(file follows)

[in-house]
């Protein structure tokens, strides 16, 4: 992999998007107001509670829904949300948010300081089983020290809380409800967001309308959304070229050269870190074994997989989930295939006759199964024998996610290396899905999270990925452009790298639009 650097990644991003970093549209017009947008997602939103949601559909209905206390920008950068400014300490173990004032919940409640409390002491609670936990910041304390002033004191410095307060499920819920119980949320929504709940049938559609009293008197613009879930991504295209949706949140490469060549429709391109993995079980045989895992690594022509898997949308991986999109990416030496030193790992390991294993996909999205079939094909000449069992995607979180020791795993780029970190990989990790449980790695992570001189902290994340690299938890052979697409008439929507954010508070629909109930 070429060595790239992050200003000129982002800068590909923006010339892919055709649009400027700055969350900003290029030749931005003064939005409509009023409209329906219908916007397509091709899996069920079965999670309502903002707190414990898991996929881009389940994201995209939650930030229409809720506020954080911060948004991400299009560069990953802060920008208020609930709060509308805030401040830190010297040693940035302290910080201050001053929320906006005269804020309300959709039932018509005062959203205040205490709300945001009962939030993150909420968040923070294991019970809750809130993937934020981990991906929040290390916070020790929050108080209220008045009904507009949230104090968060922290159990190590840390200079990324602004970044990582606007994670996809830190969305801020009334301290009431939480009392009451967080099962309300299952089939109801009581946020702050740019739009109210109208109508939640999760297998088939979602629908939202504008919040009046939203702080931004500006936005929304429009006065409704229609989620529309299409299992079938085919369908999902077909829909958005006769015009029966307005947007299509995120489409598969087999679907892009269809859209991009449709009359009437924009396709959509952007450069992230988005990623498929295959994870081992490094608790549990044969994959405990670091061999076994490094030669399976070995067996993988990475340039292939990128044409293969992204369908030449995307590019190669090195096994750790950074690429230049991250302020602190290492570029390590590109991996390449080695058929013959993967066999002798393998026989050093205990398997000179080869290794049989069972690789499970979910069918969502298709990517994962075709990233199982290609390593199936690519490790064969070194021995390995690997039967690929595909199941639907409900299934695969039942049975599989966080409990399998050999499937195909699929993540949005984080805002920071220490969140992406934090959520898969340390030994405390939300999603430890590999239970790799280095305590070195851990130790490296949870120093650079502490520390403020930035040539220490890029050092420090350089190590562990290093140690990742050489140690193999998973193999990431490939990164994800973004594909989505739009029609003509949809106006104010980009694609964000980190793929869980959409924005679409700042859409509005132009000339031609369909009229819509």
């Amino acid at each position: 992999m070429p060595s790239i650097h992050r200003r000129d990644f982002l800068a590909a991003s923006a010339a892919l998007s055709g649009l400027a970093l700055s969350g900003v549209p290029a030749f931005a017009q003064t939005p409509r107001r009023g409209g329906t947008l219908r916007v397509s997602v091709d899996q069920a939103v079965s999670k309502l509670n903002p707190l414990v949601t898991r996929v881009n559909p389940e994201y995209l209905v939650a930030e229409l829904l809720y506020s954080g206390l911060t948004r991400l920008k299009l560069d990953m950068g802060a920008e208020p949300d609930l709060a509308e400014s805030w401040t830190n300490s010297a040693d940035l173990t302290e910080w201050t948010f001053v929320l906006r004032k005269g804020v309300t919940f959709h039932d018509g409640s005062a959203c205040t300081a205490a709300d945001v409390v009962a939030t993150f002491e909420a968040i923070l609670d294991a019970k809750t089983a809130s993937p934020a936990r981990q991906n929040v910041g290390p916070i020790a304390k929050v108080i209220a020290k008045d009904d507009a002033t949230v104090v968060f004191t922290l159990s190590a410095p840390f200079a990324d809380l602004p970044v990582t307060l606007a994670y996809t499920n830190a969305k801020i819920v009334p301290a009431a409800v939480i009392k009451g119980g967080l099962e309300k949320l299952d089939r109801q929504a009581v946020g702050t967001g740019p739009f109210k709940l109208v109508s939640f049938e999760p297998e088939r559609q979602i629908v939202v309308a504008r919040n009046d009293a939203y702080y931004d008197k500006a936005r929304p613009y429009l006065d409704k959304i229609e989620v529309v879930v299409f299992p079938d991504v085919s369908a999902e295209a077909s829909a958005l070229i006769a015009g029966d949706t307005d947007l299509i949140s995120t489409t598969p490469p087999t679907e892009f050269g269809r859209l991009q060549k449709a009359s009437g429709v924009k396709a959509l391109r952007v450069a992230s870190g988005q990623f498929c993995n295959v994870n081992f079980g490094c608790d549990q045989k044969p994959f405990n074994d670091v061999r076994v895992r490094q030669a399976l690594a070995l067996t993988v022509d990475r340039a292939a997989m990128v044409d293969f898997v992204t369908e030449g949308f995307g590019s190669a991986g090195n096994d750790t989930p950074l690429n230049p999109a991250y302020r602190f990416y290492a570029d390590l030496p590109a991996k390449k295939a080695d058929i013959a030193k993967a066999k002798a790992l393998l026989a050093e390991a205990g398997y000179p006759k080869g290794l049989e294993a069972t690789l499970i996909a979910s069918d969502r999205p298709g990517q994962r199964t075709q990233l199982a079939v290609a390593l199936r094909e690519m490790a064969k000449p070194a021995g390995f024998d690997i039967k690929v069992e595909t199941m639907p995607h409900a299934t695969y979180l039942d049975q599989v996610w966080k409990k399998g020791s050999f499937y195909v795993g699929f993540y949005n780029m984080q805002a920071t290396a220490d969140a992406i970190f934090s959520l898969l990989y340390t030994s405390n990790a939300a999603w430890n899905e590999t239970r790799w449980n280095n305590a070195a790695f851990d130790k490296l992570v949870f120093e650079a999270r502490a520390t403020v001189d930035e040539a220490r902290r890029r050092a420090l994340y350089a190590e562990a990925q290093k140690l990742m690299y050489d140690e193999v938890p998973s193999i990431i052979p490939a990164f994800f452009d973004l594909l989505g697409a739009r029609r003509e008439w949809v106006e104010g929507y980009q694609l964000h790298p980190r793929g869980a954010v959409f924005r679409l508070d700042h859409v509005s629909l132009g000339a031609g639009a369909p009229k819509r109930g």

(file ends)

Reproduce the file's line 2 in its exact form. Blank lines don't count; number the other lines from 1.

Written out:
């Protein structure tokens, strides 16, 4: 992999998007107001509670829904949300948010300081089983020290809380409800967001309308959304070229050269870190074994997989989930295939006759199964024998996610290396899905999270990925452009790298639009 650097990644991003970093549209017009947008997602939103949601559909209905206390920008950068400014300490173990004032919940409640409390002491609670936990910041304390002033004191410095307060499920819920119980949320929504709940049938559609009293008197613009879930991504295209949706949140490469060549429709391109993995079980045989895992690594022509898997949308991986999109990416030496030193790992390991294993996909999205079939094909000449069992995607979180020791795993780029970190990989990790449980790695992570001189902290994340690299938890052979697409008439929507954010508070629909109930 070429060595790239992050200003000129982002800068590909923006010339892919055709649009400027700055969350900003290029030749931005003064939005409509009023409209329906219908916007397509091709899996069920079965999670309502903002707190414990898991996929881009389940994201995209939650930030229409809720506020954080911060948004991400299009560069990953802060920008208020609930709060509308805030401040830190010297040693940035302290910080201050001053929320906006005269804020309300959709039932018509005062959203205040205490709300945001009962939030993150909420968040923070294991019970809750809130993937934020981990991906929040290390916070020790929050108080209220008045009904507009949230104090968060922290159990190590840390200079990324602004970044990582606007994670996809830190969305801020009334301290009431939480009392009451967080099962309300299952089939109801009581946020702050740019739009109210109208109508939640999760297998088939979602629908939202504008919040009046939203702080931004500006936005929304429009006065409704229609989620529309299409299992079938085919369908999902077909829909958005006769015009029966307005947007299509995120489409598969087999679907892009269809859209991009449709009359009437924009396709959509952007450069992230988005990623498929295959994870081992490094608790549990044969994959405990670091061999076994490094030669399976070995067996993988990475340039292939990128044409293969992204369908030449995307590019190669090195096994750790950074690429230049991250302020602190290492570029390590590109991996390449080695058929013959993967066999002798393998026989050093205990398997000179080869290794049989069972690789499970979910069918969502298709990517994962075709990233199982290609390593199936690519490790064969070194021995390995690997039967690929595909199941639907409900299934695969039942049975599989966080409990399998050999499937195909699929993540949005984080805002920071220490969140992406934090959520898969340390030994405390939300999603430890590999239970790799280095305590070195851990130790490296949870120093650079502490520390403020930035040539220490890029050092420090350089190590562990290093140690990742050489140690193999998973193999990431490939990164994800973004594909989505739009029609003509949809106006104010980009694609964000980190793929869980959409924005679409700042859409509005132009000339031609369909009229819509």